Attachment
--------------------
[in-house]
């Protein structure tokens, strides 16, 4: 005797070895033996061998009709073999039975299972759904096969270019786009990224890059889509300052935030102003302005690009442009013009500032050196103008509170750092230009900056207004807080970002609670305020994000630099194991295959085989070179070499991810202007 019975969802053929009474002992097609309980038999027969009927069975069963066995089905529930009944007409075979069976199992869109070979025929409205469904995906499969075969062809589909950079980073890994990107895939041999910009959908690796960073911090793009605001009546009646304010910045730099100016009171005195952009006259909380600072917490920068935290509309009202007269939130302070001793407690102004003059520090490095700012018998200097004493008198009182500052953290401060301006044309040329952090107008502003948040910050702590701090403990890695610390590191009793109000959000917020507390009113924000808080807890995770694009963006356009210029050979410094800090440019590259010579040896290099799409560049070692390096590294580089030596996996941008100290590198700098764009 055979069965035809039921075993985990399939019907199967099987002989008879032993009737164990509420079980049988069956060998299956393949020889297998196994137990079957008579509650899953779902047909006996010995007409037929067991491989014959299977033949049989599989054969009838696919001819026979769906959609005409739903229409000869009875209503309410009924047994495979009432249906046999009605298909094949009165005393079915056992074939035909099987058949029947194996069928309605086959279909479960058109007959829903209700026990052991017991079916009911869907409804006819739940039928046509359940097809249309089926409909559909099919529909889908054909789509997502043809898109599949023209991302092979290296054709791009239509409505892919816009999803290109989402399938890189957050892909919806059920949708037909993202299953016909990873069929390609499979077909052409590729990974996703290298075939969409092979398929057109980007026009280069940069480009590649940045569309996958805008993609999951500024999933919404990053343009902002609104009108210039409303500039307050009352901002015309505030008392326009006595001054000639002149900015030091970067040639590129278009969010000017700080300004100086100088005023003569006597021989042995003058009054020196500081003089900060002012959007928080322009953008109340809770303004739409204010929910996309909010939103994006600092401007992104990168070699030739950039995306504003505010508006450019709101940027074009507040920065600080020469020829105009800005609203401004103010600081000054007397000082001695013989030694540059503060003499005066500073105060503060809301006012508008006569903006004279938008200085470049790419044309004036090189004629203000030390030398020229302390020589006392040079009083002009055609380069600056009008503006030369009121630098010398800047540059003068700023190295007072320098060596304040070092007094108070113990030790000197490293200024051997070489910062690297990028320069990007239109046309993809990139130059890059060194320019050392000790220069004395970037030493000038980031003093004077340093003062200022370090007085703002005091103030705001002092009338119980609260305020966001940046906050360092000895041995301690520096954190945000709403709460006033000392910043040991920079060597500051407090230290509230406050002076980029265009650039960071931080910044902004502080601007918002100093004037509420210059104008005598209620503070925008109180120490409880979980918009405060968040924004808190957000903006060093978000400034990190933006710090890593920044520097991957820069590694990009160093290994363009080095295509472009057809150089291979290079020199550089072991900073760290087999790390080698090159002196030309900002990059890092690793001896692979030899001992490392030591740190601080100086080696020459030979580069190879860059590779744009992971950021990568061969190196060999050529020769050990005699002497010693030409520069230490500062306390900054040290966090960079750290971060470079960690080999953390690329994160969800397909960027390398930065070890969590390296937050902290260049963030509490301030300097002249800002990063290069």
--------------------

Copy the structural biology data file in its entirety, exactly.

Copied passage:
[in-house]
């Protein structure tokens, strides 16, 4: 005797070895033996061998009709073999039975299972759904096969270019786009990224890059889509300052935030102003302005690009442009013009500032050196103008509170750092230009900056207004807080970002609670305020994000630099194991295959085989070179070499991810202007 019975969802053929009474002992097609309980038999027969009927069975069963066995089905529930009944007409075979069976199992869109070979025929409205469904995906499969075969062809589909950079980073890994990107895939041999910009959908690796960073911090793009605001009546009646304010910045730099100016009171005195952009006259909380600072917490920068935290509309009202007269939130302070001793407690102004003059520090490095700012018998200097004493008198009182500052953290401060301006044309040329952090107008502003948040910050702590701090403990890695610390590191009793109000959000917020507390009113924000808080807890995770694009963006356009210029050979410094800090440019590259010579040896290099799409560049070692390096590294580089030596996996941008100290590198700098764009 055979069965035809039921075993985990399939019907199967099987002989008879032993009737164990509420079980049988069956060998299956393949020889297998196994137990079957008579509650899953779902047909006996010995007409037929067991491989014959299977033949049989599989054969009838696919001819026979769906959609005409739903229409000869009875209503309410009924047994495979009432249906046999009605298909094949009165005393079915056992074939035909099987058949029947194996069928309605086959279909479960058109007959829903209700026990052991017991079916009911869907409804006819739940039928046509359940097809249309089926409909559909099919529909889908054909789509997502043809898109599949023209991302092979290296054709791009239509409505892919816009999803290109989402399938890189957050892909919806059920949708037909993202299953016909990873069929390609499979077909052409590729990974996703290298075939969409092979398929057109980007026009280069940069480009590649940045569309996958805008993609999951500024999933919404990053343009902002609104009108210039409303500039307050009352901002015309505030008392326009006595001054000639002149900015030091970067040639590129278009969010000017700080300004100086100088005023003569006597021989042995003058009054020196500081003089900060002012959007928080322009953008109340809770303004739409204010929910996309909010939103994006600092401007992104990168070699030739950039995306504003505010508006450019709101940027074009507040920065600080020469020829105009800005609203401004103010600081000054007397000082001695013989030694540059503060003499005066500073105060503060809301006012508008006569903006004279938008200085470049790419044309004036090189004629203000030390030398020229302390020589006392040079009083002009055609380069600056009008503006030369009121630098010398800047540059003068700023190295007072320098060596304040070092007094108070113990030790000197490293200024051997070489910062690297990028320069990007239109046309993809990139130059890059060194320019050392000790220069004395970037030493000038980031003093004077340093003062200022370090007085703002005091103030705001002092009338119980609260305020966001940046906050360092000895041995301690520096954190945000709403709460006033000392910043040991920079060597500051407090230290509230406050002076980029265009650039960071931080910044902004502080601007918002100093004037509420210059104008005598209620503070925008109180120490409880979980918009405060968040924004808190957000903006060093978000400034990190933006710090890593920044520097991957820069590694990009160093290994363009080095295509472009057809150089291979290079020199550089072991900073760290087999790390080698090159002196030309900002990059890092690793001896692979030899001992490392030591740190601080100086080696020459030979580069190879860059590779744009992971950021990568061969190196060999050529020769050990005699002497010693030409520069230490500062306390900054040290966090960079750290971060470079960690080999953390690329994160969800397909960027390398930065070890969590390296937050902290260049963030509490301030300097002249800002990063290069």